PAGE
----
A certain degree of fatigue is normal in an athlete training hard for their sport or event. However, excessive and persistent fatigue and feelings of lethargy with a reduced sporting performance, often indicate a more serious problem. Overtraining, illness and diet may be some of the possible causes of chronic fatigue, but each person needs to be assessed in terms of their individual circumstances.
There are many possible causes of chronic fatigue and in order to narrow down the possibilities the coach or sports medicine practitioner must ask the right questions:
- Is there a constant feeling of fatigue, or does this occur before or after training/competition, at a particular venue (may suggest an allergy) or in warm weather (possible dehydration)
- Does the patient fall asleep
- How long has this tiredness been present? (try to establish if it first occurred after a competition, trip abroad or illness etc)
- Are there any associated symptoms? (a sore throat or a cold may indicate upper respiratory tract infection)
- Are there any respiratory symptoms (such as a post-exercise cough or chest tightness) which may indicate exercise-induced asthma or lower respiratory tract infection?
Causes of Fatigue
As already mentioned there are endless causes of persistent fatigue. Some of the most common are listed here:
- Overtraining syndrome
- Viral illness
- Inadequate diet low in carbohydrate or protein intake
- Depletion of iron stores (Anaemia)
- Chronic fatigue syndrome
Other conditions to look out for:
- Exercise-induced asthma
- Jet lag
- Psychological stress
- Eating disorders
- Neuromuscular disorders
If the answer to the problem is not immediately apparent, as it is not with so many of these cases, investigations should be undertaken to get to the bottom of the problem.
In case the current fatigue problem is due to an undiagnosed medical condition, a thorough medical examination should be performed. This should include a complete medical history and subjective assessment of the current condition (including gastrointestinal, neuromuscular and menstrual (in females) symptoms).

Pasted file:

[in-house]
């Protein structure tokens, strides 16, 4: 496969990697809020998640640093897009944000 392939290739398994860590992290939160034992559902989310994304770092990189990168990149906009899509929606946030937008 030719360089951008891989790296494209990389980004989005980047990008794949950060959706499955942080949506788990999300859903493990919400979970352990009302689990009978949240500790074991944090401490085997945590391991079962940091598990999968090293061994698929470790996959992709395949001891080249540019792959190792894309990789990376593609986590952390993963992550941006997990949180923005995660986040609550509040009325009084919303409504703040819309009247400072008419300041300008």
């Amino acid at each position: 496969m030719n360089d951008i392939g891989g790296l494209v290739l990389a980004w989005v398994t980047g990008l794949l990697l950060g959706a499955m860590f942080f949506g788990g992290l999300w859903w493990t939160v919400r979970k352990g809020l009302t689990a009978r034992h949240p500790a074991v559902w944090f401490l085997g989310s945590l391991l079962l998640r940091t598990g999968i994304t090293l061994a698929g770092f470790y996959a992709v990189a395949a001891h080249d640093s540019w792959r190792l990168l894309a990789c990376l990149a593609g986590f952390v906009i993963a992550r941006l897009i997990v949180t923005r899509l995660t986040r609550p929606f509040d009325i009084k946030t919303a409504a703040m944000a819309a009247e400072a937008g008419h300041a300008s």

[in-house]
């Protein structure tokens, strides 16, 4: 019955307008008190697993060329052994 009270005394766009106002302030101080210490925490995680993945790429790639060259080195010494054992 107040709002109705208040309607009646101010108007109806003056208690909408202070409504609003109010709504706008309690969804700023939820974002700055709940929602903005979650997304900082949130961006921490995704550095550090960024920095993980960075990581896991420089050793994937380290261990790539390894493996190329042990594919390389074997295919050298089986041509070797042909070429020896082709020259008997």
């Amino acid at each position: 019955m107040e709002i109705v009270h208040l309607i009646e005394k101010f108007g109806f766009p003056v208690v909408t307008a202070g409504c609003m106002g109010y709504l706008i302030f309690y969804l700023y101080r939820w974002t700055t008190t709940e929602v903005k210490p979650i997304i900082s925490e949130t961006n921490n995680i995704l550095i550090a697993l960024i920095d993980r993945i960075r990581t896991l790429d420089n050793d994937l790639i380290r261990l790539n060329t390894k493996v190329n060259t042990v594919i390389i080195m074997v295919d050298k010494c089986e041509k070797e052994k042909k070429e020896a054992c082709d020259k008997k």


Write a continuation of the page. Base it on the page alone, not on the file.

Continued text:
An examination should include resting heart rate and blood pressure as standard, along with any other examinations the clinician feels may be beneficial.
Further investigations and tests may be necessary and can include:
- Urine tests (to test glucose and protein levels)
- Blood tests (haemoglobin, white cell count, urea, electrolytes, Vitamin B12, thyroid function)
- Chest x-rays / Electrocardiogram (ECG)
- Lung spirometry
Keeping a diary of the training performed each day, along with the symptoms and feelings of fatigue can be a key diagnostic aid. This can help to see if the athlete gets enough rest and if there has been a recent change in training methods, intensity or volume. The amount of sleep and rest should be recorded each day, as should social events and other commitments.
A nutrition diary should also be recorded daily and should include everything consumed, including supplements, drinks, and alcohol. This can help determine if the athlete eats enough in general, consumes adequate volumes of carbohydrate and protein to support their training or has any allergies or intolerances.